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The South's War 

NY Times poll, ISS report confirm impact on region

Last week, a New York Times/CBS News poll on the war in Iraq confirmed the conclusions of a report by Durham's Institute for Southern Studies: in short, the South is feeling a larger impact from the war than the rest of the nation.

The mainstream media reported widely on the poll's revelation that a majority of Americans now advocate a withdrawal of US troops from Iraq, whether the country has become a stable democracy or not. Left largely unreported, other than by the Times itself, were findings about the effects of the war on the nation's various regions, including the South.

Seems Southerners feel the war is impacting them more than most. "A majority of all respondents said the war in Iraq was having an impact on their communities ­-- 27 percent rated the impact as major and 37 percent as minor," the Times reported. "Those in the South were affected more than those in other regions: 34 percent said the impact was major and 31 percent said it was minor."

Those poll findings didn't come as a surprise to Chris Kromm at the Institute for Southern Studies (ISS) in Durham ( The ISS has reported for some time on the effects of the military and the war on people in the South. "Almost everybody in the South knows someone in the service, who works at a base, or is otherwise connected to the military," said Kromm, executive director of the institute. "That has a big impact on how Southerners view the military and foreign policy."

A recent report from ISS, Missiles and Magnolias: The South At War 2005, found that this region supplies a disproportionate share of the armed services' new recruits, with 35 to 40 percent of new enlistees coming from below the Mason-Dixon line. The report also showed that 38 percent of US troops who have died in Iraq were based in the South, as well as 47 percent of troops who have died in Afghanistan (based on Defense Department statistics).

In addition, the report says North Carolina is one of seven Southern states among the top 15 where military personnel were born, while four of the top five states stationing troops are in the South, including North Carolina.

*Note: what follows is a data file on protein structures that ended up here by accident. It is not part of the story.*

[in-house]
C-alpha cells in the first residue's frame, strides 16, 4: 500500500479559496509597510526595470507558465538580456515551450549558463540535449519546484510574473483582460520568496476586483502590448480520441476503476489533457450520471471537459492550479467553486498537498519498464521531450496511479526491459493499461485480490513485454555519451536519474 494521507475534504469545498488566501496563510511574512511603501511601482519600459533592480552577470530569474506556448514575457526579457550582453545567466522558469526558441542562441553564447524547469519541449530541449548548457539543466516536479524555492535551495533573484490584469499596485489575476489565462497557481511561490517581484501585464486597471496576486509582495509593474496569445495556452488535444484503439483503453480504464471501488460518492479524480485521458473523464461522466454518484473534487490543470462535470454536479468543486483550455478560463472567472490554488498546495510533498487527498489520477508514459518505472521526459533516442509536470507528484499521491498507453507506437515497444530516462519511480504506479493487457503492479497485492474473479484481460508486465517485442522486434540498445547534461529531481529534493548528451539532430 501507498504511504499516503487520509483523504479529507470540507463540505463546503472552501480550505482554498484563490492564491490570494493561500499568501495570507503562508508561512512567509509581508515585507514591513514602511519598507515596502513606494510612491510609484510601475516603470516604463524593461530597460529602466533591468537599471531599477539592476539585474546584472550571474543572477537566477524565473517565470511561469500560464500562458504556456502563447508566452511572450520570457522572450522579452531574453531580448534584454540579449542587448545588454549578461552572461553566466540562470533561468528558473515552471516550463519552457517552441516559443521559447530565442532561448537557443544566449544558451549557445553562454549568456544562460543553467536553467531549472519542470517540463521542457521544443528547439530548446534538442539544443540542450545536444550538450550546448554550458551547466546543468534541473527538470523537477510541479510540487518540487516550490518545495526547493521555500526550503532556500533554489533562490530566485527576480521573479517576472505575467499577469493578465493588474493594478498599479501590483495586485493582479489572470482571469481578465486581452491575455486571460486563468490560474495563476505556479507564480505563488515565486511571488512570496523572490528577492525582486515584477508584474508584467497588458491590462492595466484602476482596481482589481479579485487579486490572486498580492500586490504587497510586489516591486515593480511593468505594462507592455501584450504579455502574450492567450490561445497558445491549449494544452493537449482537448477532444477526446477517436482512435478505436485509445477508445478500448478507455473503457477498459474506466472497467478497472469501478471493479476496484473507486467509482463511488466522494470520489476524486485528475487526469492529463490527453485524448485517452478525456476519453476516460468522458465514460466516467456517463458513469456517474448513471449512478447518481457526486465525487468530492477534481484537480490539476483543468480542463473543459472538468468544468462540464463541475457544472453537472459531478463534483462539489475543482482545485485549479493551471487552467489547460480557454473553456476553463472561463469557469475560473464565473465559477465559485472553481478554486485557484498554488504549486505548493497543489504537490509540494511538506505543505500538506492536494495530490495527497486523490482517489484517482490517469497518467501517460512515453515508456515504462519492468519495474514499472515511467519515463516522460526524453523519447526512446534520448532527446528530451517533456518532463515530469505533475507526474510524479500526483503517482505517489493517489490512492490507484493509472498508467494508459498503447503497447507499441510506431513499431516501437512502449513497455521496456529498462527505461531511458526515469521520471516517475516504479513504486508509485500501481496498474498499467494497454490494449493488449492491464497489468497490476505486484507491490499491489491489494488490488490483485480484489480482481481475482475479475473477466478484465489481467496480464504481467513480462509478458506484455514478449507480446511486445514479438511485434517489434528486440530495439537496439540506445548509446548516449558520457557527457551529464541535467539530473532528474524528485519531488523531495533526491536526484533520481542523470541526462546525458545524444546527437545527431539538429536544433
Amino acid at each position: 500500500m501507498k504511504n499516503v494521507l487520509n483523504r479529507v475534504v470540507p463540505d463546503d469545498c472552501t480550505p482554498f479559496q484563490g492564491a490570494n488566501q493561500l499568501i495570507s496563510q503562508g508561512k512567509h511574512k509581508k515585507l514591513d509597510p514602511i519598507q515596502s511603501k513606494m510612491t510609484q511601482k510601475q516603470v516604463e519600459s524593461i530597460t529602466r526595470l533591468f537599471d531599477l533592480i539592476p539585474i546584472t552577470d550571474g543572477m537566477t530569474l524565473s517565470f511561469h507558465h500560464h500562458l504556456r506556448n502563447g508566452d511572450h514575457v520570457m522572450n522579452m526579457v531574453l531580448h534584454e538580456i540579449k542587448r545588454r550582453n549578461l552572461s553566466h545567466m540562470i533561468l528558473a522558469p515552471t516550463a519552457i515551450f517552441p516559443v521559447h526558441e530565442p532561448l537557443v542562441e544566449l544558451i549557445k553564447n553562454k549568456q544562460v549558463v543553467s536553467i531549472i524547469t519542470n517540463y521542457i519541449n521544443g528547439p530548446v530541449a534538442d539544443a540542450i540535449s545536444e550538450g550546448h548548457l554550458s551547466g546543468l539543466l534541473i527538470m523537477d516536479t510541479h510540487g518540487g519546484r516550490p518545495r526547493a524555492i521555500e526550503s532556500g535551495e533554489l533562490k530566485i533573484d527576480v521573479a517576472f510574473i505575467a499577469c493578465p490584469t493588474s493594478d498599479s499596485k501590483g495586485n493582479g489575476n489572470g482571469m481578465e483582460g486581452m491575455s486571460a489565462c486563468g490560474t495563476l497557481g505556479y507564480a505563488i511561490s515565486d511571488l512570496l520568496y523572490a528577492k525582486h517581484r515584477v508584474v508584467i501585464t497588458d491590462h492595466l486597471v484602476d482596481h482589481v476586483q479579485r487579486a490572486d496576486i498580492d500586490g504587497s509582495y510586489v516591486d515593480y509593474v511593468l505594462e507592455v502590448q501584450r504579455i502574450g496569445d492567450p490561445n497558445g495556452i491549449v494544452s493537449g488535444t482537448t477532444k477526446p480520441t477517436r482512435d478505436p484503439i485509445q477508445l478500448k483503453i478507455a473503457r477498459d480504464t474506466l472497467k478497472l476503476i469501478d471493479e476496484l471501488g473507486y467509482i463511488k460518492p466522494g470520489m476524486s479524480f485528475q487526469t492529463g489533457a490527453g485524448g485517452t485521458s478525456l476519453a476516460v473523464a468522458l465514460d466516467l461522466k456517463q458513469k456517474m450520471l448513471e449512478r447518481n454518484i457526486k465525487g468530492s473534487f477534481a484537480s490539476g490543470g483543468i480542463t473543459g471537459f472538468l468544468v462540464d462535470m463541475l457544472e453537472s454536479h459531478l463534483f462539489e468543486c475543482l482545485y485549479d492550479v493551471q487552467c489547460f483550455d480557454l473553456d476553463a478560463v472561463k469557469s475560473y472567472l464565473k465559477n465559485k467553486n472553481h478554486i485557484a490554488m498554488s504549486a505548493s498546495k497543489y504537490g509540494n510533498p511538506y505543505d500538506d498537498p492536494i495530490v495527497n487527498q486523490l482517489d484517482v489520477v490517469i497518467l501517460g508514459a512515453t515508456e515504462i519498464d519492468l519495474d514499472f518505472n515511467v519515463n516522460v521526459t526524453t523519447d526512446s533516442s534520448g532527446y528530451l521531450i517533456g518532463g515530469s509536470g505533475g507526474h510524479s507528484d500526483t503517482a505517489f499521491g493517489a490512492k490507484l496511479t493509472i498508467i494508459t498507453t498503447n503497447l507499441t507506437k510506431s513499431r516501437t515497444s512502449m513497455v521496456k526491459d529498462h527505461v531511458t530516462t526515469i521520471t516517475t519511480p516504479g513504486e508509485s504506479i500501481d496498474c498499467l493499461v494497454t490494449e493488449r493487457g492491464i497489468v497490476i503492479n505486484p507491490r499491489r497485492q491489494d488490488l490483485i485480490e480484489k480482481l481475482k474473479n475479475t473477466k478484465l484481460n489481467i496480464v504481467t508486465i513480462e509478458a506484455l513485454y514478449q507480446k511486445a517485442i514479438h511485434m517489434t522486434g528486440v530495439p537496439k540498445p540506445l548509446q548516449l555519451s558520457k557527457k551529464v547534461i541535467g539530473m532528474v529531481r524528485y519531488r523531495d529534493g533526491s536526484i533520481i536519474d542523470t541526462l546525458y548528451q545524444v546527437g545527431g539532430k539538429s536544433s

"Politically and economically, the South remains the heart of our country's military," said Desiree Evans, co-author of the report and fellow at the institute. "The South stands the most to gain -- and the most to lose -- from the fortunes and misfortunes of war."

Ironically, despite the South's higher price tag for the war, Southern politicians continue to be some of the war's strongest supporters, with the notable exception of NC Congressman Walter Jones who has called for a timetable for withdrawal of troops from Iraq. According to non-profit group Peace Action, 58 percent of Southerners in the US House and Senate scored in the bottom one-fourth on the group's yearly scorecard of Congress members' votes on issues of war and peace.

More Numbers: Kids at War

• Number of 16-to-25-year-olds in the Pentagon's military recruitment database: 30 million

• Percent of schools receiving No Child Left Behind Act funding that must give personal student information to the military unless student opts out: 100

• Annual military recruitment budget: $3 billion

• Amount this represents per enlistee: $11,000

• Percent of enlistees that don't receive funding for college: 66

• Minimum number of years new enlistees must serve: 8

-- Institute for Southern Studies

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